The 2007-09 financial and economic crisis started with a collapse in the US housing market which triggered defaults on subprime mortgages. The trouble quickly spread to other financial markets, leading to great financial instability and multiple defaults of financial corporations, not only in the United States but throughout the world. This in turn ushered in the deepest recession since the 1930s. Economic growth turned significantly negative in many countries and unemployment rates increased sharply, especially among younger people. An important indirect impact was the sovereign debt crisis in Europe, with Greece as the most prominent example.

All these developments underlined once again, and more forcefully, the importance of financial accounts and balance sheets to timely, reliable and comprehensive monitoring of financial and economic developments, including their interconnections across sectors and countries. The framework of financial accounts and balance sheets, which is part of the system of national accounts, brings coherence to hundreds of statistical sources available in countries. It delivers essential macro-economic information to monitor financial risks and vulnerabilities, and analyse links between the world of finance and the “real” economy. As such, it can make an important contribution to policy making.

This publication aims to show the richness of the information contained in the financial accounts and balance sheets – and the system of national accounts more generally – and to demonstrate their usefulness for economic research, analysis, and policy formulation. It also explains the concepts and statistical sources underpinning the financial accounts and balance sheets, and the complexities involved in compiling a fully consistent set of statistics on finance and wealth. The overall objective is to offer a better understanding of the framework of financial accounts and balance sheets in an accessible, yet rigorous, format.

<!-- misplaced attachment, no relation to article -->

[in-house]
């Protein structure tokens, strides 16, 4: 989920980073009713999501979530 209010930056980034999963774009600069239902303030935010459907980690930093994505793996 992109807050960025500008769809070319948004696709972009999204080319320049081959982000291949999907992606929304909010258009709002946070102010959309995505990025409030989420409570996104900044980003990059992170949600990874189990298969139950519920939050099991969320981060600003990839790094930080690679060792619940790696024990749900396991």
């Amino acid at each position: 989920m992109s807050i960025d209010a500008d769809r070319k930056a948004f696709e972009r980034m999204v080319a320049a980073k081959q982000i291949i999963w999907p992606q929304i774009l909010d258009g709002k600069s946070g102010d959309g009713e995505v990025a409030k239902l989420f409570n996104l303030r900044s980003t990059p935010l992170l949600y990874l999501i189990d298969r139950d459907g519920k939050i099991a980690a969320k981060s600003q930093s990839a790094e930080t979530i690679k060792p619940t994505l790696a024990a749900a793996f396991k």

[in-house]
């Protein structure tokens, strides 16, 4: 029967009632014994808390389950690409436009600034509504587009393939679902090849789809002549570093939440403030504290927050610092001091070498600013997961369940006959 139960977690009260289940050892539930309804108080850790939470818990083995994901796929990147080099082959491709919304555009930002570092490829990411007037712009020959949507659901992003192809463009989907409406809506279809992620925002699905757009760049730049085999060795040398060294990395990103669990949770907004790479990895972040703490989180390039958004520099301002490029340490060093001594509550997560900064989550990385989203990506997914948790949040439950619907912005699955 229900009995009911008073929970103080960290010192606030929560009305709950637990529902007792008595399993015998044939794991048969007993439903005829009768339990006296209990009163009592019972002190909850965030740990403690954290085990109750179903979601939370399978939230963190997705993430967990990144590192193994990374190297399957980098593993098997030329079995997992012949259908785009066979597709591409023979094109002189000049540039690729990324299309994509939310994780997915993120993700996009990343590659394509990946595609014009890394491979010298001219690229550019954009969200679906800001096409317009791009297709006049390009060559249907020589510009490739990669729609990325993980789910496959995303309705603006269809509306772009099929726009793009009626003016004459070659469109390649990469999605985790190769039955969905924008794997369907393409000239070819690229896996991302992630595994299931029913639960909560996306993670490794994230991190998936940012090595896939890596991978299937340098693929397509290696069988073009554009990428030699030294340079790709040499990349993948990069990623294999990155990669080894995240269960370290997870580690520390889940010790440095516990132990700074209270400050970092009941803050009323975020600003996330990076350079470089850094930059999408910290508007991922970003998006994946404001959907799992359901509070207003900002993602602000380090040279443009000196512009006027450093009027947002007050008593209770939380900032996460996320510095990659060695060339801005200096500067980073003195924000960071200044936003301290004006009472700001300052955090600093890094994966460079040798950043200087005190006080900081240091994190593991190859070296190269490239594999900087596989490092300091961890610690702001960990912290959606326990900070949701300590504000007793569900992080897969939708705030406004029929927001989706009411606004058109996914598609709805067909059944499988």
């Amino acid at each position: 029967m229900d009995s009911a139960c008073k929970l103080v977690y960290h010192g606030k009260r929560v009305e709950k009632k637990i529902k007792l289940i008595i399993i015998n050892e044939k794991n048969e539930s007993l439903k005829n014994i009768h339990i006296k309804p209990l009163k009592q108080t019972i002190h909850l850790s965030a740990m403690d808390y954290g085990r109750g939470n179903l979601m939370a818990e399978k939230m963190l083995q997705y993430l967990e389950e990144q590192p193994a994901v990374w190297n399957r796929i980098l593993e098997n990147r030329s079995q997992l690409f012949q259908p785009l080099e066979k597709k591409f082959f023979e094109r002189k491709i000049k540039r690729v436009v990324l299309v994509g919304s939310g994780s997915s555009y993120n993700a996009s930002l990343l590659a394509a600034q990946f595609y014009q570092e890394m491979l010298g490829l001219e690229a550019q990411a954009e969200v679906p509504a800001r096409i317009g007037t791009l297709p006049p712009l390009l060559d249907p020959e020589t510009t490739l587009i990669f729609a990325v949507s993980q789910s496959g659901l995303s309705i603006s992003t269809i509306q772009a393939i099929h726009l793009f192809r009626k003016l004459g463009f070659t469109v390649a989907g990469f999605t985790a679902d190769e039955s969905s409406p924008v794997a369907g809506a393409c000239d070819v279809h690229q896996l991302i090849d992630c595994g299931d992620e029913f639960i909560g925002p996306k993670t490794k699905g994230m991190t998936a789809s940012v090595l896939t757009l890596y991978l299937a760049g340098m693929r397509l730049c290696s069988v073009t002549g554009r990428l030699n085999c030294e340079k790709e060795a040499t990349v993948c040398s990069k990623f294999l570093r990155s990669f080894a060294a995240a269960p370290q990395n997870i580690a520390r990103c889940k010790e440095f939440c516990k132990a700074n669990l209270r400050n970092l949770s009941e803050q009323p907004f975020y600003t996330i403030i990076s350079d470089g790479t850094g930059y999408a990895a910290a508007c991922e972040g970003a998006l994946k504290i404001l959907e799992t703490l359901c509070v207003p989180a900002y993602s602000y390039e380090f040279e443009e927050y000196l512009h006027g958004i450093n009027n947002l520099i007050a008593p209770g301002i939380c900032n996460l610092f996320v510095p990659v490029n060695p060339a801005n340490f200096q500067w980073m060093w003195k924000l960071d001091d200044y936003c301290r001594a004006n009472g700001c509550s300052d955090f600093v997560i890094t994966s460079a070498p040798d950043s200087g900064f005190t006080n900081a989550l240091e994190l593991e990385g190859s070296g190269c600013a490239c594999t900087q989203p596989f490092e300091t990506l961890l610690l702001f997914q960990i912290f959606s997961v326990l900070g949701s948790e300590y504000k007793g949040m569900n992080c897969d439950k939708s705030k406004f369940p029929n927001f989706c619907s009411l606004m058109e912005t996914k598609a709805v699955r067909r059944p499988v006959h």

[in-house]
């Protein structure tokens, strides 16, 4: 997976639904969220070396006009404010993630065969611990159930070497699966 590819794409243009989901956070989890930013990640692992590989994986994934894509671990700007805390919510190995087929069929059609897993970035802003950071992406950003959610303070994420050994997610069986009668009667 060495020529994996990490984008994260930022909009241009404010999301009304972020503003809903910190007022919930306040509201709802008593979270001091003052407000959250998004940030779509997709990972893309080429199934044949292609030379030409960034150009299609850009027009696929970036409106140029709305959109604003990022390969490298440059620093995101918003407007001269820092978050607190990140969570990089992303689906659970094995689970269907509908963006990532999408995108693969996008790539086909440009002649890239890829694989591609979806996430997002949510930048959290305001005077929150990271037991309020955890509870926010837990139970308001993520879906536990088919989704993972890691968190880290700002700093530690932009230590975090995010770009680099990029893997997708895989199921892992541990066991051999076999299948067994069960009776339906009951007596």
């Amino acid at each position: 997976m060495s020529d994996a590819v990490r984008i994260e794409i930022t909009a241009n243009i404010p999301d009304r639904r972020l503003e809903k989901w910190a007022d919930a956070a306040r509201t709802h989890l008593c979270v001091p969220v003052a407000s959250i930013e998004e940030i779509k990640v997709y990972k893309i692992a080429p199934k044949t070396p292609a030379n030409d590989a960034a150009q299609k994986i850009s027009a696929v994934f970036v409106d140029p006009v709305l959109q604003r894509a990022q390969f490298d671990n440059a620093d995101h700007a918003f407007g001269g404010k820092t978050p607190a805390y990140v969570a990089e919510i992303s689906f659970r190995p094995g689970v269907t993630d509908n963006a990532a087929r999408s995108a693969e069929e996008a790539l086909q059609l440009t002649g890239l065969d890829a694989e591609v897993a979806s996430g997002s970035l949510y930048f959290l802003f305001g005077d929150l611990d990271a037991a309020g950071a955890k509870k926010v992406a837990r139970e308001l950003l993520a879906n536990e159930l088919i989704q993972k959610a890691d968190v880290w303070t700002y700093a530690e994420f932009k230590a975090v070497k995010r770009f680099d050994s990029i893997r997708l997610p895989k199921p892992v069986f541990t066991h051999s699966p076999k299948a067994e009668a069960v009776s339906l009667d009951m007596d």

Understanding Financial Accounts extends and deepens the analysis in Chapter 8 of the publication Understanding National Accounts. It responds to the renewed interest in monetary and financial stability issues, and in monitoring financial risks and vulnerabilities, including their impact on growth and employment. It therefore places special emphasis on the links between the financial accounts and balance sheets and the non-financial accounts section of the system of national accounts which deals with the “real” economy. Often these are treated as separate systems, partly because they are compiled by different national statistical authorities.

But while Understanding National Accounts was primarily an OECD product, with some outside contributions, this publication is a fully co-operative effort with colleagues from the OECD and the Bank for International Settlements (BIS), the European Central Bank (ECB), Fondazione AIB, the International Monetary Fund (IMF), National Central Banks (Austria, Italy and Portugal) and National Statistical Offices (Australia and Canada) and the Treasury of Canada.

We recommend this guide to young statisticians, students, journalists, economists, policy makers and all citizens who want to know more about the statistics at the heart of the analysis of financial developments in OECD economies.